Towers have been built by mankind since prehistoric times. The walls of ancient Jericho, one of the first city walls ever built, was complemented by a stone tower. Later civilizations often built watchtowers as part of their fortifications to provide a high, safe place from which a guard could observe the surrounding area. In the last two millenniums all sorts of towers have been built including bell towers, clock towers, minarets and communication towers. Below is review of most popular towers in the world.
1. CN Tower
Located in the heart of Downtown Toronto, the CN Tower is Canada’s most recognizable icon. The communication tower was built from 1973 to 1976 by the railway company “Canadian National” and standing 553.33 meters (1,815.4 ft) tall was the tallest structure in the world for over 30 years until it was surpassed in height by the Burj Dubai.
2. Leaning Tower of Pisa
The world famous Pisa Tower was built over a period of about 177 years. Soon after the construction started in 1173 the tower began to sink due to a poorly laid foundation and was left alone for almost a century. When the construction resumed the engineers built higher floors with one side taller than the other to compensate for the tilt and the tower was finally finished in the 2nd half of the 14th century. Since 2001, the famous tower is again open to those wishing to climb it’s 296 steps.
The Big Ben Clock Tower is one of London’s most famous landmark. The name Big Ben actually refers not to the clock tower itself, but to the 13 ton bell housed within the tower and takes its name from the man who first ordered the bell, Sir Benjamin Hall. It is the 3th largest free-standing clock tower in the world.
4. Spiral Minaret
The Spiral Minaret or Malwiya Minaret is part of the Great Mosque of Samarra in Iraq. The mosque is one of the largest in the world. The minaret was originally connected to the mosque by a bridge. The minaret or tower was constructed in 848 – 852 out of sandstone, and is unique among other minarets because of its ascending spiral conical design. The tower is 52 meter (162 ft) high. In 2005 insurgents blew up the top section of the tower leaving crumbled brick and clay.
5. Minaret of Jam
Located in a remote area of western Afghanistan, the Minaret of Jam was built in the 12th century as part of a mosque. The mosque was washed away in a flash-flood and the site around the minaret was destroyed by the Mongols some time later. Considering this and the inhospitable climate it’s a small miracle the 65 meter (21 ft) high tower is still standing.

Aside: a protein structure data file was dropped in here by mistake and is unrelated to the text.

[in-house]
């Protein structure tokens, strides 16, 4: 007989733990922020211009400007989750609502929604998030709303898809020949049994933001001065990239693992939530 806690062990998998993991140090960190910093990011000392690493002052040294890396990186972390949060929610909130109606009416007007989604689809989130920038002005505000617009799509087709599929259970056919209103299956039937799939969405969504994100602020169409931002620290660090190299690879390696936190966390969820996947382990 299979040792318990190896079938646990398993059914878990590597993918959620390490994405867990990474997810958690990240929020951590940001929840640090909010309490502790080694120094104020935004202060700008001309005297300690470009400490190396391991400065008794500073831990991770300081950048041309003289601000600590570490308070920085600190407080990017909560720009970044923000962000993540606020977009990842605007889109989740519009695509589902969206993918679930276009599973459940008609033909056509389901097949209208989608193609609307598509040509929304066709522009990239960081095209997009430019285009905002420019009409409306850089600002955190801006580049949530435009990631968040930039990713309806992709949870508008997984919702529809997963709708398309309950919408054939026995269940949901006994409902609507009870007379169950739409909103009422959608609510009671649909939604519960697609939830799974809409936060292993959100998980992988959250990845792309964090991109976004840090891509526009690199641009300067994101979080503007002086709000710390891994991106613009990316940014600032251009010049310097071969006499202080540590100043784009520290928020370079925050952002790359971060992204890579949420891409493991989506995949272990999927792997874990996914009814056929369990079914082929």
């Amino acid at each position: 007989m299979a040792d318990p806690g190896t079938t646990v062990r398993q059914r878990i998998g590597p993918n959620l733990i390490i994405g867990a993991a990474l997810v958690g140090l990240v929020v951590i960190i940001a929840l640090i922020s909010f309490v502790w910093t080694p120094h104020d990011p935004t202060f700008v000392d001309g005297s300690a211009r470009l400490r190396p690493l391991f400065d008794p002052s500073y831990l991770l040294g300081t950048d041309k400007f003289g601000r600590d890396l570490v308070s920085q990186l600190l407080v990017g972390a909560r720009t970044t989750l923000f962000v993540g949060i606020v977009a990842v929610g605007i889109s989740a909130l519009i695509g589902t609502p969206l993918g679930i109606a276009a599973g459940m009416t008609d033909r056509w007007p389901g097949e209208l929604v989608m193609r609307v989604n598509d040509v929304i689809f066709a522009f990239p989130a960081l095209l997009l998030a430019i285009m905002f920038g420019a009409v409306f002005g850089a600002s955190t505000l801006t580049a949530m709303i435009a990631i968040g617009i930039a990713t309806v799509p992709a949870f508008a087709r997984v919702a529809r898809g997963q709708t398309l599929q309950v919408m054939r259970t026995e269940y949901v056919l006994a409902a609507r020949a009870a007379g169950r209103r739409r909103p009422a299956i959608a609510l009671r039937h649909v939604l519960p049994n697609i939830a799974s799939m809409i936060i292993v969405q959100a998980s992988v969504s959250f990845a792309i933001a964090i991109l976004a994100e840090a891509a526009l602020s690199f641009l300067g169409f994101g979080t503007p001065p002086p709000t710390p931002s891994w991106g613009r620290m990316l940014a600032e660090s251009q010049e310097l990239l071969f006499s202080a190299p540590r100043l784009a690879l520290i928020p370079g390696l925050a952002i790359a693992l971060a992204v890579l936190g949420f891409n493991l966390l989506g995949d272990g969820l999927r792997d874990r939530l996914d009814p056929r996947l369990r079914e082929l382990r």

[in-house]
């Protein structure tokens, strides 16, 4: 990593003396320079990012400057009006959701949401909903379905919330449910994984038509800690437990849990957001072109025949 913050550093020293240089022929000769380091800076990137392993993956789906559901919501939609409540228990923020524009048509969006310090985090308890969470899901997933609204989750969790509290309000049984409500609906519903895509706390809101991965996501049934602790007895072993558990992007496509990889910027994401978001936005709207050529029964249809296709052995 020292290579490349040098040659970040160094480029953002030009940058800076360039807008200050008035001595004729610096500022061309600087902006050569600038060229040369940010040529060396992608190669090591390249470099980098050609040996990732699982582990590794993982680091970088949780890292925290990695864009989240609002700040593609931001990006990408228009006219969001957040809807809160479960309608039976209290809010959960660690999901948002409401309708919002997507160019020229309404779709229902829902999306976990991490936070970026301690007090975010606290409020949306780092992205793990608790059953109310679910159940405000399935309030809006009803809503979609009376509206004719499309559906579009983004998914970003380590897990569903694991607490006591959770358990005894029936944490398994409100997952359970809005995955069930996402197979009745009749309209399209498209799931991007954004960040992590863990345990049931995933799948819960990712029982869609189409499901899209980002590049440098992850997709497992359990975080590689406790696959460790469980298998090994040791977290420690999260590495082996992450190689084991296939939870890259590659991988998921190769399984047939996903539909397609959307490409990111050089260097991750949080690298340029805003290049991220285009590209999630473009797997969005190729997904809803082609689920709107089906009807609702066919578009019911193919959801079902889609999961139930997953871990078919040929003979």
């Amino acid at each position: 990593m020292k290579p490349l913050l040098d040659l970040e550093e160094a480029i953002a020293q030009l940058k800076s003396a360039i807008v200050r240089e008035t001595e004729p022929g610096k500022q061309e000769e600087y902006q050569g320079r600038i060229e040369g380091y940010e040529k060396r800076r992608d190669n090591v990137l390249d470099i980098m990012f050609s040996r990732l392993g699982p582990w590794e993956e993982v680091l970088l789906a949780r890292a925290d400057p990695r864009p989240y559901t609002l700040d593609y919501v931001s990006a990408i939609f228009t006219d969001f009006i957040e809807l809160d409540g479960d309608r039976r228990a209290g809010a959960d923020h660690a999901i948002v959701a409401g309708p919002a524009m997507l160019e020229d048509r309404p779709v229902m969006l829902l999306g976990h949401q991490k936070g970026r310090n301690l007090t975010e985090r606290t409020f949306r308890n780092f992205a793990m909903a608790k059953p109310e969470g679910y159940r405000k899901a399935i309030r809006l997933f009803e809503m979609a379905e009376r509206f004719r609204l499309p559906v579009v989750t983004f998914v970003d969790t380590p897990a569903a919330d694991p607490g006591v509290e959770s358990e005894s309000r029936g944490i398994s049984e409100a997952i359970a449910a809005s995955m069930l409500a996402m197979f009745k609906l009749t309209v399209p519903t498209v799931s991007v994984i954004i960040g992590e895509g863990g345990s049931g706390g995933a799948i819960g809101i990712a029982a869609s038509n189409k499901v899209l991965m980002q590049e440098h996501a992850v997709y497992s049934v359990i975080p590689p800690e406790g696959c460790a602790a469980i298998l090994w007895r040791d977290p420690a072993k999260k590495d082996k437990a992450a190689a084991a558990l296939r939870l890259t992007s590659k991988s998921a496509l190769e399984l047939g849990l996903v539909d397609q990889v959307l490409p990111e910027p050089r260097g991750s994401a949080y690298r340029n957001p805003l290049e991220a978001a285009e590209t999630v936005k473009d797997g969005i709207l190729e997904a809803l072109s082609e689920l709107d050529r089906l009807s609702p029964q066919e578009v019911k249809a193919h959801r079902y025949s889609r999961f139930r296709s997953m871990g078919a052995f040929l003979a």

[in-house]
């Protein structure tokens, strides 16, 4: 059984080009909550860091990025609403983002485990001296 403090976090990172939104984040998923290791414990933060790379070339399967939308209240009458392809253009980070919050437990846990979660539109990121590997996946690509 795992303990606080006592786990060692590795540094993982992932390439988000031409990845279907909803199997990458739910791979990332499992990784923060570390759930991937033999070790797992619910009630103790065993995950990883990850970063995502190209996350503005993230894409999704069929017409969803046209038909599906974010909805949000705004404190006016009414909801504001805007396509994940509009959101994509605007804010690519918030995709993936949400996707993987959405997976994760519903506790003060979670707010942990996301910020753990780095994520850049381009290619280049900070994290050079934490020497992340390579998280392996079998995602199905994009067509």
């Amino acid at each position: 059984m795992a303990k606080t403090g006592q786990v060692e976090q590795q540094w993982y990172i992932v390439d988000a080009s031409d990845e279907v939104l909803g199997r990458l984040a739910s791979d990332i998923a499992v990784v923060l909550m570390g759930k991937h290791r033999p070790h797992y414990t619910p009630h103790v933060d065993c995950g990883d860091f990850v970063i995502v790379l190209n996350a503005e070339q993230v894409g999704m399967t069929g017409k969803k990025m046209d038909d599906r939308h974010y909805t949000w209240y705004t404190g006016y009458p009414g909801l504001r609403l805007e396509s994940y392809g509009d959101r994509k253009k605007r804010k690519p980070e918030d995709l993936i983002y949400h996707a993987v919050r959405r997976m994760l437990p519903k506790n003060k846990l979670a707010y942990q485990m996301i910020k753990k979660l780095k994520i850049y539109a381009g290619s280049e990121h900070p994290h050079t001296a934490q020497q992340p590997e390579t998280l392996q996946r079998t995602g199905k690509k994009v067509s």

6. Qutb Minar
The Qutb Minar in India was commissioned by Qutb al-Din Aybak, the first Muslim ruler of Delhi, in 1193. Qutb al-Din Aybak wanted to surpass the Minaret of Jam in Afghanistan but at the time of his death only the base had been completed. His successors continued the construction and the topmost storey was finally completed in 1386. The minaret is 72 meters high (237.8 feet) with 379 steps leading to the top making it the world’s tallest brick minaret.
Located about 1.5 km (0.9 miles) northwest of the ancient city of Dali, The Three Pagodas are one of the best preserved Buddhist structures in China having endured several man-made and natural catastrophes. The middle pagoda, built during 824-840 AD by king Quan Fengyou, is 69.6 meters (227 feet) high and is one of the tallest pagodas in China. The other two pagodas are built about a century later and are 42.19 meters (140 feet) high.
8. Eiffel Tower
The tower was built by Gustave Eiffel as the entrance arch for the International Exhibition of Paris of 1889. With a height of 300 meters (984 feet) it was the tallest tower in the world until 1930, when the Chrysler Building in New York was completed. Since it’s construction more than 200,000,000 people have visited the Eiffel Tower making it the most visited paid monument in the world.
Belém Tower was built in the early 16th century as part of a defense system to protect the city of Lisbon. It was the starting point for many navigators who set out to discover new trade routes and has become a monument to Portugal’s Age of Discovery.
10. Towers of San Gimignano
Nicknamed the medieval Manhatten, San Gimignano is a village in Tuscany famous for its 14 stone towers. At the height of San Gimignano’s wealth and power, more than 70 towers were built to defend the town against enemy attacks. After the plague devastated the city in 1348, San Gimignano’s power faded, which kept enemies away and preserved many of the city’s famous towers.